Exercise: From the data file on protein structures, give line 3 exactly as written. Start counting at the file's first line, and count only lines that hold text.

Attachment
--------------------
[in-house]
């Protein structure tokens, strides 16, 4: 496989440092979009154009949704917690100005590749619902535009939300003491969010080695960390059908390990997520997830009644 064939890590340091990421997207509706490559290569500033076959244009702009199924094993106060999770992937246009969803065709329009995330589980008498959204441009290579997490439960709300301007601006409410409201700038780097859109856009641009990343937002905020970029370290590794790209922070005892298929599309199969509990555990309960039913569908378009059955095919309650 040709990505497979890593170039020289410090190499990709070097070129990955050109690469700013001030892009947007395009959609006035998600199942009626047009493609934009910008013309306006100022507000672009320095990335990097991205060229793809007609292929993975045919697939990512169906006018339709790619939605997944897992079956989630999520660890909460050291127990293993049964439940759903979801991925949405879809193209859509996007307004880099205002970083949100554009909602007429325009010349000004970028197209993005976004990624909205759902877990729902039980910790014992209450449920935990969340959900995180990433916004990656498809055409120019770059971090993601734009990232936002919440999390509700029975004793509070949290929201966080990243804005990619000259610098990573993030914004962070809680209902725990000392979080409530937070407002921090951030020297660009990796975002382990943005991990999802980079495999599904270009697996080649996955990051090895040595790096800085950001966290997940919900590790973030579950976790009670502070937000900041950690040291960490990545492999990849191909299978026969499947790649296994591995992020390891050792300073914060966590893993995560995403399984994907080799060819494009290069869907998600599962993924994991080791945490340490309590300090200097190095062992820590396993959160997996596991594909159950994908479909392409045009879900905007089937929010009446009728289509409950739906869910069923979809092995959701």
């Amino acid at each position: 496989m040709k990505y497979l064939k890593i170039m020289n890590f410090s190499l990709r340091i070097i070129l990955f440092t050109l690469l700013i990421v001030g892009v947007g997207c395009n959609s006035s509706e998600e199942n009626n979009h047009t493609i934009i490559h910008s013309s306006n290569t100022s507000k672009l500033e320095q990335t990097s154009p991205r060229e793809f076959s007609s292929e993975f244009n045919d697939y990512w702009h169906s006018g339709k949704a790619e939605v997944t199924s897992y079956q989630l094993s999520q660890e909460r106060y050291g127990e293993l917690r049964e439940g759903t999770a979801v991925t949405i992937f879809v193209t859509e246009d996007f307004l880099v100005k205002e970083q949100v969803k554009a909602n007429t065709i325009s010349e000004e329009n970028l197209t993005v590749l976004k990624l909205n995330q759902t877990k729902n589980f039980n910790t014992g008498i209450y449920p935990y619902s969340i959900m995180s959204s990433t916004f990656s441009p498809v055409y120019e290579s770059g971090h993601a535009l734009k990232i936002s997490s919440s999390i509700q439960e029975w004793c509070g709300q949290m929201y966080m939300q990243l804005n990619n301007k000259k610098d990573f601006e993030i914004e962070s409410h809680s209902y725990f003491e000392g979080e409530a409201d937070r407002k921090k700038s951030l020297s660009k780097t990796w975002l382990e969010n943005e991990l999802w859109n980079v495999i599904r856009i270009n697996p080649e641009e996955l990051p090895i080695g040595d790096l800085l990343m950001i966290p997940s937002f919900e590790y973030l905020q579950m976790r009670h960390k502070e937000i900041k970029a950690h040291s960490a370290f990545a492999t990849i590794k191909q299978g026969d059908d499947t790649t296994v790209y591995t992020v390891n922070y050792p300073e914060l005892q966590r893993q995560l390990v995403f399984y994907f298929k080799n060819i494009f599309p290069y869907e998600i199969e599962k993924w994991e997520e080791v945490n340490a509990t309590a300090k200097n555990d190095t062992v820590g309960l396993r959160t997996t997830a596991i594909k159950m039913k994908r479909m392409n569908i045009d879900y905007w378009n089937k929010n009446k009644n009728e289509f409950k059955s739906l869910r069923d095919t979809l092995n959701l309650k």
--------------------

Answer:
């Amino acid at each position: 496989m040709k990505y497979l064939k890593i170039m020289n890590f410090s190499l990709r340091i070097i070129l990955f440092t050109l690469l700013i990421v001030g892009v947007g997207c395009n959609s006035s509706e998600e199942n009626n979009h047009t493609i934009i490559h910008s013309s306006n290569t100022s507000k672009l500033e320095q990335t990097s154009p991205r060229e793809f076959s007609s292929e993975f244009n045919d697939y990512w702009h169906s006018g339709k949704a790619e939605v997944t199924s897992y079956q989630l094993s999520q660890e909460r106060y050291g127990e293993l917690r049964e439940g759903t999770a979801v991925t949405i992937f879809v193209t859509e246009d996007f307004l880099v100005k205002e970083q949100v969803k554009a909602n007429t065709i325009s010349e000004e329009n970028l197209t993005v590749l976004k990624l909205n995330q759902t877990k729902n589980f039980n910790t014992g008498i209450y449920p935990y619902s969340i959900m995180s959204s990433t916004f990656s441009p498809v055409y120019e290579s770059g971090h993601a535009l734009k990232i936002s997490s919440s999390i509700q439960e029975w004793c509070g709300q949290m929201y966080m939300q990243l804005n990619n301007k000259k610098d990573f601006e993030i914004e962070s409410h809680s209902y725990f003491e000392g979080e409530a409201d937070r407002k921090k700038s951030l020297s660009k780097t990796w975002l382990e969010n943005e991990l999802w859109n980079v495999i599904r856009i270009n697996p080649e641009e996955l990051p090895i080695g040595d790096l800085l990343m950001i966290p997940s937002f919900e590790y973030l905020q579950m976790r009670h960390k502070e937000i900041k970029a950690h040291s960490a370290f990545a492999t990849i590794k191909q299978g026969d059908d499947t790649t296994v790209y591995t992020v390891n922070y050792p300073e914060l005892q966590r893993q995560l390990v995403f399984y994907f298929k080799n060819i494009f599309p290069y869907e998600i199969e599962k993924w994991e997520e080791v945490n340490a509990t309590a300090k200097n555990d190095t062992v820590g309960l396993r959160t997996t997830a596991i594909k159950m039913k994908r479909m392409n569908i045009d879900y905007w378009n089937k929010n009446k009644n009728e289509f409950k059955s739906l869910r069923d095919t979809l092995n959701l309650k």